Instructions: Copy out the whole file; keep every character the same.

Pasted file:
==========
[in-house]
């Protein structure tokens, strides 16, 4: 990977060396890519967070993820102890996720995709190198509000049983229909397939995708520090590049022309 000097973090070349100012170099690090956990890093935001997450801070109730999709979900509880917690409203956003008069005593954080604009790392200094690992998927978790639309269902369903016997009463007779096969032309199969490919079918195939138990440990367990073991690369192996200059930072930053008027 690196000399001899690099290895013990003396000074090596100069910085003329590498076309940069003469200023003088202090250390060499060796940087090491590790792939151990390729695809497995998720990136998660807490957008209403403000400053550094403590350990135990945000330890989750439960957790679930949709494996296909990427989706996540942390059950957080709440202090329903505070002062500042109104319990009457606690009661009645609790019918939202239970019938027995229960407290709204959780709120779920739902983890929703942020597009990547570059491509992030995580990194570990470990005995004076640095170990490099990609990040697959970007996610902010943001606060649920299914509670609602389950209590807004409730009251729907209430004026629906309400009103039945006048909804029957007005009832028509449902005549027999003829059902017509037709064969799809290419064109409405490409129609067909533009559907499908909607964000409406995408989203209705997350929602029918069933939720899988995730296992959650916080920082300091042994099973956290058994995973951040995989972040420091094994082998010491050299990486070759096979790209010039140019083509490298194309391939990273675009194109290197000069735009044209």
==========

[in-house]
């Protein structure tokens, strides 16, 4: 990977060396890519967070993820102890996720995709190198509000049983229909397939995708520090590049022309 000097973090070349100012170099690090956990890093935001997450801070109730999709979900509880917690409203956003008069005593954080604009790392200094690992998927978790639309269902369903016997009463007779096969032309199969490919079918195939138990440990367990073991690369192996200059930072930053008027 690196000399001899690099290895013990003396000074090596100069910085003329590498076309940069003469200023003088202090250390060499060796940087090491590790792939151990390729695809497995998720990136998660807490957008209403403000400053550094403590350990135990945000330890989750439960957790679930949709494996296909990427989706996540942390059950957080709440202090329903505070002062500042109104319990009457606690009661009645609790019918939202239970019938027995229960407290709204959780709120779920739902983890929703942020597009990547570059491509992030995580990194570990470990005995004076640095170990490099990609990040697959970007996610902010943001606060649920299914509670609602389950209590807004409730009251729907209430004026629906309400009103039945006048909804029957007005009832028509449902005549027999003829059902017509037709064969799809290419064109409405490409129609067909533009559907499908909607964000409406995408989203209705997350929602029918069933939720899988995730296992959650916080920082300091042994099973956290058994995973951040995989972040420091094994082998010491050299990486070759096979790209010039140019083509490298194309391939990273675009194109290197000069735009044209």